Australian Dollar gains ground ahead of Fed interest rate decision

  • The Australian Dollar gains ground due to improved risk appetite ahead of the Fed decision.
  • The Australian Industry Index indicated prevailing contractionary conditions in private business activity.
  • The US Dollar gained after a stronger Employment Cost Index was released on Tuesday.

The Australian Dollar (AUD) has rebounded due to possible risk-on sentiment. However, the AUD/USD pair faced pressure during the early trading hours on Wednesday following the release of the AiG Industry Index. The data indicated a prevailing contraction in private business activity in Australia during March. With the Reserve Bank of Australia’s (RBA) meeting scheduled for next week, it is widely anticipated to maintain interest rates at the current level of 4.35%.

The Australian Dollar lost ground after lower-than-expected Aussie Retail Sales data released on Tuesday, potentially affecting the RBA's hawkish stance on interest rates. However, higher-than-expected domestic inflation data released last week has raised expectations that the central bank may delay interest rate cuts.

The US Dollar Index (DXY), which gauges the performance of the US Dollar (USD) against six major currencies, continues its rally ahead of the US Federal Reserve (Fed) policy meeting scheduled for Wednesday. US bond yields surged following higher-than-expected Employment Cost Index data, further bolstering the USD. Additionally, hawkish remarks from Fed officials, signaling no immediate need for rate cuts, undermined the AUD/USD pair.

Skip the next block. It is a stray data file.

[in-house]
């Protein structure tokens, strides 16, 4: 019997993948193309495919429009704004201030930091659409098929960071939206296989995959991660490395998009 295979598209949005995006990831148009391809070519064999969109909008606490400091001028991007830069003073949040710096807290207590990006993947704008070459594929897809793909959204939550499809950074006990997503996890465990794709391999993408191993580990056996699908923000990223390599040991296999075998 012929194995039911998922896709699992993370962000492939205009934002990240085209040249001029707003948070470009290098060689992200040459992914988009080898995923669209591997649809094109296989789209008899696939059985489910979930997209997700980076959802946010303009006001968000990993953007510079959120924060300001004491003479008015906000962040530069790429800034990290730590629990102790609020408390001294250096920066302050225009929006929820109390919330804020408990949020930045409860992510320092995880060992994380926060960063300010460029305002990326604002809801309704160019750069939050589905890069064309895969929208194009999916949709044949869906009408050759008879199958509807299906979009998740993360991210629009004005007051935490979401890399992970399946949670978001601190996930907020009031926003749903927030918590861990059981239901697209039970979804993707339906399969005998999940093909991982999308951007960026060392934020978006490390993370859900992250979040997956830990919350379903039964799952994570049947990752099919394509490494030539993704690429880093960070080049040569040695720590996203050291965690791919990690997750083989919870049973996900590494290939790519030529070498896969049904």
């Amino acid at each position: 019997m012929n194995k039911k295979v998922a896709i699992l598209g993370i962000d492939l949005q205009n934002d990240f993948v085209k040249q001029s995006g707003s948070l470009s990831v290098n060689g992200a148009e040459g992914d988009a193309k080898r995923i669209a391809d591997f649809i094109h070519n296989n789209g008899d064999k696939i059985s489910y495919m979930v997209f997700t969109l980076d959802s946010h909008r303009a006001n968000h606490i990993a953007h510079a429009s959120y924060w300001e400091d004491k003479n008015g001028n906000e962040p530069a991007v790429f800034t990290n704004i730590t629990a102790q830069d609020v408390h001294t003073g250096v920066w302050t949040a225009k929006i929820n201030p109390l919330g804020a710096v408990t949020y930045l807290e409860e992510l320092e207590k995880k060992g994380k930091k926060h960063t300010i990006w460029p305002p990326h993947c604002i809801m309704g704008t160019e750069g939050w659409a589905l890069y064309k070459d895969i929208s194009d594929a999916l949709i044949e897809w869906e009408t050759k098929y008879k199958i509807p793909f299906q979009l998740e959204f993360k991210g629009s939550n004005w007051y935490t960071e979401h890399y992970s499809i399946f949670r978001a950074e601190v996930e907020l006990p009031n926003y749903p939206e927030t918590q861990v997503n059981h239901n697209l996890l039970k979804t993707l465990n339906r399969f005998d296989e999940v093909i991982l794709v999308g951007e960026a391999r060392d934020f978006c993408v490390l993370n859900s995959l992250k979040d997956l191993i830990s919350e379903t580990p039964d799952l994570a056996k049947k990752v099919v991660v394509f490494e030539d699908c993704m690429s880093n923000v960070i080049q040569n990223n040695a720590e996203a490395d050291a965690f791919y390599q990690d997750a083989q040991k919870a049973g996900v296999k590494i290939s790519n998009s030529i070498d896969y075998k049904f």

Traders are expected to observe the release of the ADP Employment Change and ISM Manufacturing PMI from the United States (US) on Wednesday, ahead of the Fed's Monetary Policy Statement. These releases will likely provide further insights into the state of the United States (US) economy.

Daily Digest Market Movers: Australian Dollar appreciates due to improved risk appetite

  • The AiG Australian Industry Index decreased by 3.6 points to hit -8.9 points in April, marking continued contractionary trends over the past two years. March's figure stood at -5.3.